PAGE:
While UK small cap funds were hammered in the aftermath of the UK’s vote to leave the European Union, currency alone helped give the JP Morgan European Smaller Companies investment trust an 8 per cent boost in June, co-fund manager Jim Campbell says.
In the three months since Brexit, the trust’s NAV had returned 18 per cent compared to 19.4 per cent in the index, according to FE data.
“It’s interesting to me how well European small-cap indices have done over a 25-year period,” Campbell says.
“Typically emerging markets get all the attention. In local currency that’s fantastic, but when you convert it back into hard currency you lose it all in inflation,” adds Campbell, who joined the fund in 1995. Since the beginning of 1998, the year co-manager Francesco Conte joined the fund, it has returned 1218.5 per cent, compared to 462.1 per cent in the benchmark, according to FE. The NAV for the period has returned 1103.3 per cent.
The pair are responsible for various geographies. Conte – who is “Italian by passport” – covers Benelux, France, and Switzerland, as well as his mother country. Campbell covers Austria, Germany, Ireland, the Nordics and Iberia.
The fund’s largest position is 2.3 per cent in brewery Royal Unibrew, followed by 2.2 per cent in Datalogic. The brewery is a quality defensive, while Datalogic plays to a disruption theme, Campbell says. The company provides barcode readers for warehouses, meaning it is not necessarily a disruptor, but a beneficiary of the ecommerce boom.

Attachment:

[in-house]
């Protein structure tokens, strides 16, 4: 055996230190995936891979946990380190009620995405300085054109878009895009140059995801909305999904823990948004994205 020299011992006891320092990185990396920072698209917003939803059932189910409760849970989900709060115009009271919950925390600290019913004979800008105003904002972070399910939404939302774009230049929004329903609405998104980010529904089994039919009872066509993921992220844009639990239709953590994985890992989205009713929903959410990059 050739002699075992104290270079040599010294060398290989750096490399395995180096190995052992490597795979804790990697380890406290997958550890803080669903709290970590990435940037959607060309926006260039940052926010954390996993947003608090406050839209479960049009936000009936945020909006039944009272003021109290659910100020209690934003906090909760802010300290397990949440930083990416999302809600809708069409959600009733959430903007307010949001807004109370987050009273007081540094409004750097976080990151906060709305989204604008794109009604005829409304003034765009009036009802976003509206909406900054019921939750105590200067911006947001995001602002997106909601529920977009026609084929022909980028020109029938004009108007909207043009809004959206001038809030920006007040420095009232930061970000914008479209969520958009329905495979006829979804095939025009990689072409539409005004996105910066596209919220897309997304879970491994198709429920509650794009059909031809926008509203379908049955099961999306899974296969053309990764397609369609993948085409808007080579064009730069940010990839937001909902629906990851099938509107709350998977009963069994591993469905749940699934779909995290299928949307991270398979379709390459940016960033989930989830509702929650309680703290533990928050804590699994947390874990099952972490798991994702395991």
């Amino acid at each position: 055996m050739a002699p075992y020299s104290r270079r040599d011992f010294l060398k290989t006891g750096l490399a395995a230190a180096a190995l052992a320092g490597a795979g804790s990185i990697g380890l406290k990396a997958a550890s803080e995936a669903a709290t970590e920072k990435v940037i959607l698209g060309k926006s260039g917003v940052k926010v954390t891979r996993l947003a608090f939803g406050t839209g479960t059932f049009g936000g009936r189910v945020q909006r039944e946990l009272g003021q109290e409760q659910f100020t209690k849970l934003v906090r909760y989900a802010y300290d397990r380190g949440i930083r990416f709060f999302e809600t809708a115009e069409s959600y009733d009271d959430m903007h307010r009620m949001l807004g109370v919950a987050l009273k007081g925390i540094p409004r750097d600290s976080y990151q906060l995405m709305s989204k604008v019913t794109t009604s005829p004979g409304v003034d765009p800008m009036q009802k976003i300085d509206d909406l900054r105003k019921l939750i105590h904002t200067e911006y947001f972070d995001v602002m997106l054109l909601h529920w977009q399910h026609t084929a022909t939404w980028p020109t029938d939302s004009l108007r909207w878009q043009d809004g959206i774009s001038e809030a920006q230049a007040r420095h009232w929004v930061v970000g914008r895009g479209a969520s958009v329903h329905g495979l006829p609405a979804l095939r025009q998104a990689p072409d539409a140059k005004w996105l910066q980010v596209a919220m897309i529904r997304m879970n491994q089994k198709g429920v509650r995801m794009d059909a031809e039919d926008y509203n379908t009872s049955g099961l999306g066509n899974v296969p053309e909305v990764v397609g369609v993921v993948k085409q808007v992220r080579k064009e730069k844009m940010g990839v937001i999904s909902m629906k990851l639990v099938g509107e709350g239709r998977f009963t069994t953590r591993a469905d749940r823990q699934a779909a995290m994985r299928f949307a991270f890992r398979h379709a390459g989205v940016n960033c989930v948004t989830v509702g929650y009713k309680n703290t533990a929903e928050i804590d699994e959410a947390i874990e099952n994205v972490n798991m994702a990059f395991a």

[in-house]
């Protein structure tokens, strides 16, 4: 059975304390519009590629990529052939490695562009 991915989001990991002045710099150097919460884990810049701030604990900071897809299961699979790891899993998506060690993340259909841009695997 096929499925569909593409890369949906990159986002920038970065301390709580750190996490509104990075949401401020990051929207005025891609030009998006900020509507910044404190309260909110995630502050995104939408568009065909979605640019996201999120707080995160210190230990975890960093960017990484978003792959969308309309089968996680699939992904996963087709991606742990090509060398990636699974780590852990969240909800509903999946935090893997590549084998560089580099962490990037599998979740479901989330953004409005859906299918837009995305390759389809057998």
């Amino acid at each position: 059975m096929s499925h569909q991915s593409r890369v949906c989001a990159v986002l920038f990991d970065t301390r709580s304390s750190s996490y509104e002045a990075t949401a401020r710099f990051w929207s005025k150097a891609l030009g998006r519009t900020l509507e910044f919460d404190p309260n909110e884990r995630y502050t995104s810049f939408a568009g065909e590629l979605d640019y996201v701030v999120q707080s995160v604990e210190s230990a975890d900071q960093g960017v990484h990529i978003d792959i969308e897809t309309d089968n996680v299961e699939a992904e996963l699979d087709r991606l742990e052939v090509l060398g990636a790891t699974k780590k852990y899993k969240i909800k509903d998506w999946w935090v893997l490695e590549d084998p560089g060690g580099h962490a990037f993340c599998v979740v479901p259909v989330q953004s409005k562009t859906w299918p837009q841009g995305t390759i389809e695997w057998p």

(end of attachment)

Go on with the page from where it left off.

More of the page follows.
Value stock Ipsos Mori, the French market research firm, rounds out the fund’s top three holdings at 2.2 per cent. The fund initiated a position six months ago when the price was suffering from a large acquisition, competition in data collection from Facebook and Google, and large exposure to emerging markets.
However, Conte felt comfortable that emerging markets were bottoming out and the firm still had a valuable role to play in data analysis, employing many doctorate-level statisticians. He was also satisfied the acquisition, Synovate, had been integrated.
Demographics make the case for the fund’s 2.1 per cent holding in Italian audiology company Amplifon, where the average customer is 72 years old. Conte says that will encompass the first Baby Boomers in two years’ time, plus he adds technology is improving in the shift to digital and hearing aids are becoming much more discreet.
In the lead up to the Brexit vote, the only change the managers made was to sell out of shipping service Irish Continental Group and reduce their position in banking software business Sopra. The latter has 29 per cent per cent of sales in the UK, but it is mostly government business. “You’ve got the currency loss, but the business isn’t going to go away,” says Conte. Another holding, camping brand Trigano, has around 13 per cent of its sales in the UK “but they’re the market leaders in France, Italy and Spain and those countries are really recovering very quickly”.
Conte argues against the contagion effect of Brexit on the EU saying being ruled from Brussels is “not an emotive issue” on the Continent. While consumer confidence on the Continent has taken a three-month hit following Brexit, Conte suggests keeping an eye on September “when Europe gets back from holiday”. Speaking on the region’s economic outlook he says: “It’s difficult to be pessimistic and it’s difficult to be excited. We’re marginally positive. If we can find the right stocks we’ll do well for our investors.”